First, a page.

Goodrich Castle, Herefordshire, England. In existence by 1101, known as Godric’s Castle, named probably after Godric of Mappestone. At the beginning of the 12th century, the castle had passed from Godric to William Fitz Baderon, thought to be his son-in-law, and on to his son, Baderon of Monmouth who married Rohese de Clare, a member of the powerful de Clare family. Gilbert de Clare eventually acquired Goodrich Castle himself. Gilbert generation 29 on tree.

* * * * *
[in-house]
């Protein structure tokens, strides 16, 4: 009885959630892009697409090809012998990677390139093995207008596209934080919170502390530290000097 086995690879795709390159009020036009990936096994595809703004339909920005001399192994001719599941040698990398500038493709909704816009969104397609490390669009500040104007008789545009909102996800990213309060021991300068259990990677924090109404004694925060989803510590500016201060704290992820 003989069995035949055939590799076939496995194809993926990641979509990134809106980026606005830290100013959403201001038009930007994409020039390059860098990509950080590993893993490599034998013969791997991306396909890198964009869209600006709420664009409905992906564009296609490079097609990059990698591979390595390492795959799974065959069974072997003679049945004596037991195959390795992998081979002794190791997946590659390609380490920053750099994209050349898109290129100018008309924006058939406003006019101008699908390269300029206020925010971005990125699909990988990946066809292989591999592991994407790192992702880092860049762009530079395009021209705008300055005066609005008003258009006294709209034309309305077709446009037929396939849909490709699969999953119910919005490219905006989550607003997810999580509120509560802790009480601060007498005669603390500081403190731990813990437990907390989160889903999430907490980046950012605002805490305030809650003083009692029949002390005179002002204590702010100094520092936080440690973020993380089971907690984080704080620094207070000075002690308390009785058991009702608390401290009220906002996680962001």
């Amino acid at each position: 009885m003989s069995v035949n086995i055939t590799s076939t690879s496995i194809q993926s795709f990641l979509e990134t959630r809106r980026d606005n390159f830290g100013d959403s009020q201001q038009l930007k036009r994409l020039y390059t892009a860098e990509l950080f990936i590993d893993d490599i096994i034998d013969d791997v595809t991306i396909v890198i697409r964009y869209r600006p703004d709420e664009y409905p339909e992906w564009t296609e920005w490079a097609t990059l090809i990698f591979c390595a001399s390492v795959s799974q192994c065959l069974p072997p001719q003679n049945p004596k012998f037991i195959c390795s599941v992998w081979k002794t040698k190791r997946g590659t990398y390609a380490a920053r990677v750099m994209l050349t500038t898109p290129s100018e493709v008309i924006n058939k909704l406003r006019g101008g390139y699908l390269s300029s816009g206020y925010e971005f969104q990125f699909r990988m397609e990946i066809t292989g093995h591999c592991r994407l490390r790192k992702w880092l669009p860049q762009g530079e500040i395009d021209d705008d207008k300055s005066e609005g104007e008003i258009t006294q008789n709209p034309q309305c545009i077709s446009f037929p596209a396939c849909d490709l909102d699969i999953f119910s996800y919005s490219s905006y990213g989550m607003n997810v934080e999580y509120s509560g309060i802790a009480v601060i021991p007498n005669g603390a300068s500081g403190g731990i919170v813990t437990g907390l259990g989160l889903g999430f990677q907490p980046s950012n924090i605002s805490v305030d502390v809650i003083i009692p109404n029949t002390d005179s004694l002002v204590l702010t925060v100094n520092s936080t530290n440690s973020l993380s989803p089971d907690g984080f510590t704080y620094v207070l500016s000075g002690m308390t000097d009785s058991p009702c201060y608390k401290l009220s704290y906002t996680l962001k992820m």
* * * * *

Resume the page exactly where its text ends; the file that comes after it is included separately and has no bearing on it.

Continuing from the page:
Hermitage Castle, Scotland. It was supposedly built by one Nicholas de Soulis around 1240, in a typical Norman Motte and Bailey pattern. It stayed in his family until approximately 1320, when his descendant, William de Soulis forfeited it because of suspected witchcraft and the attempted regicide of King Robert I of Scotland.
Castles: Dunnottar Castle, Scotland. Scottish Gaelic: Dùn Fhoithear, "Fort on the Shelving Slope," is a ruined medieval fortress located upon a rocky headland on the northeast coast of Scotland, about two miles south of Stonehaven. The surviving buildings are largely of the 15th–16th centuries, but the site is believed to have been an early fortress of the Dark Ages.